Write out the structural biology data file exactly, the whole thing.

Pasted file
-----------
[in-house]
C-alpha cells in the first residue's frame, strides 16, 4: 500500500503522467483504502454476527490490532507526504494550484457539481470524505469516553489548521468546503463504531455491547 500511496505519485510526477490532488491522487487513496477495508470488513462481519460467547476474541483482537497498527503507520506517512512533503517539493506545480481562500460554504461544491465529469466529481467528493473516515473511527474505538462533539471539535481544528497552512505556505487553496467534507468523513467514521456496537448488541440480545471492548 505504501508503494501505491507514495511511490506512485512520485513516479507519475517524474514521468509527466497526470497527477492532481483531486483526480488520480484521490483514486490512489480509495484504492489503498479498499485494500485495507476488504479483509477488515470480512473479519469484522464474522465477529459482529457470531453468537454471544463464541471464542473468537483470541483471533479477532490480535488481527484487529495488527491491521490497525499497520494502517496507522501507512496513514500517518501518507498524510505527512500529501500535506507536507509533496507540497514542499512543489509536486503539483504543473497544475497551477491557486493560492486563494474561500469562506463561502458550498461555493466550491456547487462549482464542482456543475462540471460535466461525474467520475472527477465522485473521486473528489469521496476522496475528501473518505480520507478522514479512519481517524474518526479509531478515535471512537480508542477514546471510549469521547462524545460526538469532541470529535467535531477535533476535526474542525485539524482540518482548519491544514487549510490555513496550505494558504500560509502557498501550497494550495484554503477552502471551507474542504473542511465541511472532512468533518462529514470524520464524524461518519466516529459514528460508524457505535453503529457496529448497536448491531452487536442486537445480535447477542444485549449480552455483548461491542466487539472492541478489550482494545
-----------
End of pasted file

[in-house]
C-alpha cells in the first residue's frame, strides 16, 4: 500500500503522467483504502454476527490490532507526504494550484457539481470524505469516553489548521468546503463504531455491547 500511496505519485510526477490532488491522487487513496477495508470488513462481519460467547476474541483482537497498527503507520506517512512533503517539493506545480481562500460554504461544491465529469466529481467528493473516515473511527474505538462533539471539535481544528497552512505556505487553496467534507468523513467514521456496537448488541440480545471492548 505504501508503494501505491507514495511511490506512485512520485513516479507519475517524474514521468509527466497526470497527477492532481483531486483526480488520480484521490483514486490512489480509495484504492489503498479498499485494500485495507476488504479483509477488515470480512473479519469484522464474522465477529459482529457470531453468537454471544463464541471464542473468537483470541483471533479477532490480535488481527484487529495488527491491521490497525499497520494502517496507522501507512496513514500517518501518507498524510505527512500529501500535506507536507509533496507540497514542499512543489509536486503539483504543473497544475497551477491557486493560492486563494474561500469562506463561502458550498461555493466550491456547487462549482464542482456543475462540471460535466461525474467520475472527477465522485473521486473528489469521496476522496475528501473518505480520507478522514479512519481517524474518526479509531478515535471512537480508542477514546471510549469521547462524545460526538469532541470529535467535531477535533476535526474542525485539524482540518482548519491544514487549510490555513496550505494558504500560509502557498501550497494550495484554503477552502471551507474542504473542511465541511472532512468533518462529514470524520464524524461518519466516529459514528460508524457505535453503529457496529448497536448491531452487536442486537445480535447477542444485549449480552455483548461491542466487539472492541478489550482494545